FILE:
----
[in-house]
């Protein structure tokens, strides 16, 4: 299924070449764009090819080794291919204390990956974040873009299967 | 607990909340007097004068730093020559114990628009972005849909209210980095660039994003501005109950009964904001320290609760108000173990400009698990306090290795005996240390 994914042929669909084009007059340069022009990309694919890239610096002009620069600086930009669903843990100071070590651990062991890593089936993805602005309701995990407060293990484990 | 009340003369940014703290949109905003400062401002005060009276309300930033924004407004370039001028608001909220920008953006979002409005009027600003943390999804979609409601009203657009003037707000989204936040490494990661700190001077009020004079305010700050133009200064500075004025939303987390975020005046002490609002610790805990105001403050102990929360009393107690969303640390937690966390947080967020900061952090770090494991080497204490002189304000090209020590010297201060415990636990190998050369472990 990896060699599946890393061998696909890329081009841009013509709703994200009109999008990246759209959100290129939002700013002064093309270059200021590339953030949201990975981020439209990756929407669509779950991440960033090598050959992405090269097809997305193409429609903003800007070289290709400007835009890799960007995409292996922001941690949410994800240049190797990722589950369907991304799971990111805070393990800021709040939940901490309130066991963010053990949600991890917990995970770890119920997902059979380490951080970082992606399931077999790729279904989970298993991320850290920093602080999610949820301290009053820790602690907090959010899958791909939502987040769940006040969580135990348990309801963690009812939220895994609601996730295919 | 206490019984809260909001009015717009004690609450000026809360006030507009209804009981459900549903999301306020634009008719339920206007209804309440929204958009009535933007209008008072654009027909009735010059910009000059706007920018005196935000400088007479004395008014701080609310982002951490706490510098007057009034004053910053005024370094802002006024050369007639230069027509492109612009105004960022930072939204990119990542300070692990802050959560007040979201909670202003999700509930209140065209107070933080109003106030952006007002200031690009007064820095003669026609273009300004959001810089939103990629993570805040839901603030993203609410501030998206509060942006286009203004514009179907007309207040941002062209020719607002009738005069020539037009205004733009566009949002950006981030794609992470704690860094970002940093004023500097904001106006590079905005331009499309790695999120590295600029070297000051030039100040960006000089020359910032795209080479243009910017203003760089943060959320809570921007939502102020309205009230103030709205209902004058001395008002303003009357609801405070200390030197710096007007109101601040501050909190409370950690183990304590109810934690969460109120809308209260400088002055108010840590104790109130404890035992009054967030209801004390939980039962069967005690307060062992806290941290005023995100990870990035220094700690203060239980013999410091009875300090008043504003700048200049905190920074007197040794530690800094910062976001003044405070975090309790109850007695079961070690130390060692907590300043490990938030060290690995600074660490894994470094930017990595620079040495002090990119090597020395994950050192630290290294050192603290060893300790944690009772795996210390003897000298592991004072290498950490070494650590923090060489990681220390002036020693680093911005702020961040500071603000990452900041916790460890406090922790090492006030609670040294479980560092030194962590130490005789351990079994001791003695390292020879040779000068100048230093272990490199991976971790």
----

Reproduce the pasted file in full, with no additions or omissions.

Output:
[in-house]
């Protein structure tokens, strides 16, 4: 299924070449764009090819080794291919204390990956974040873009299967 | 607990909340007097004068730093020559114990628009972005849909209210980095660039994003501005109950009964904001320290609760108000173990400009698990306090290795005996240390 994914042929669909084009007059340069022009990309694919890239610096002009620069600086930009669903843990100071070590651990062991890593089936993805602005309701995990407060293990484990 | 009340003369940014703290949109905003400062401002005060009276309300930033924004407004370039001028608001909220920008953006979002409005009027600003943390999804979609409601009203657009003037707000989204936040490494990661700190001077009020004079305010700050133009200064500075004025939303987390975020005046002490609002610790805990105001403050102990929360009393107690969303640390937690966390947080967020900061952090770090494991080497204490002189304000090209020590010297201060415990636990190998050369472990 990896060699599946890393061998696909890329081009841009013509709703994200009109999008990246759209959100290129939002700013002064093309270059200021590339953030949201990975981020439209990756929407669509779950991440960033090598050959992405090269097809997305193409429609903003800007070289290709400007835009890799960007995409292996922001941690949410994800240049190797990722589950369907991304799971990111805070393990800021709040939940901490309130066991963010053990949600991890917990995970770890119920997902059979380490951080970082992606399931077999790729279904989970298993991320850290920093602080999610949820301290009053820790602690907090959010899958791909939502987040769940006040969580135990348990309801963690009812939220895994609601996730295919 | 206490019984809260909001009015717009004690609450000026809360006030507009209804009981459900549903999301306020634009008719339920206007209804309440929204958009009535933007209008008072654009027909009735010059910009000059706007920018005196935000400088007479004395008014701080609310982002951490706490510098007057009034004053910053005024370094802002006024050369007639230069027509492109612009105004960022930072939204990119990542300070692990802050959560007040979201909670202003999700509930209140065209107070933080109003106030952006007002200031690009007064820095003669026609273009300004959001810089939103990629993570805040839901603030993203609410501030998206509060942006286009203004514009179907007309207040941002062209020719607002009738005069020539037009205004733009566009949002950006981030794609992470704690860094970002940093004023500097904001106006590079905005331009499309790695999120590295600029070297000051030039100040960006000089020359910032795209080479243009910017203003760089943060959320809570921007939502102020309205009230103030709205209902004058001395008002303003009357609801405070200390030197710096007007109101601040501050909190409370950690183990304590109810934690969460109120809308209260400088002055108010840590104790109130404890035992009054967030209801004390939980039962069967005690307060062992806290941290005023995100990870990035220094700690203060239980013999410091009875300090008043504003700048200049905190920074007197040794530690800094910062976001003044405070975090309790109850007695079961070690130390060692907590300043490990938030060290690995600074660490894994470094930017990595620079040495002090990119090597020395994950050192630290290294050192603290060893300790944690009772795996210390003897000298592991004072290498950490070494650590923090060489990681220390002036020693680093911005702020961040500071603000990452900041916790460890406090922790090492006030609670040294479980560092030194962590130490005789351990079994001791003695390292020879040779000068100048230093272990490199991976971790």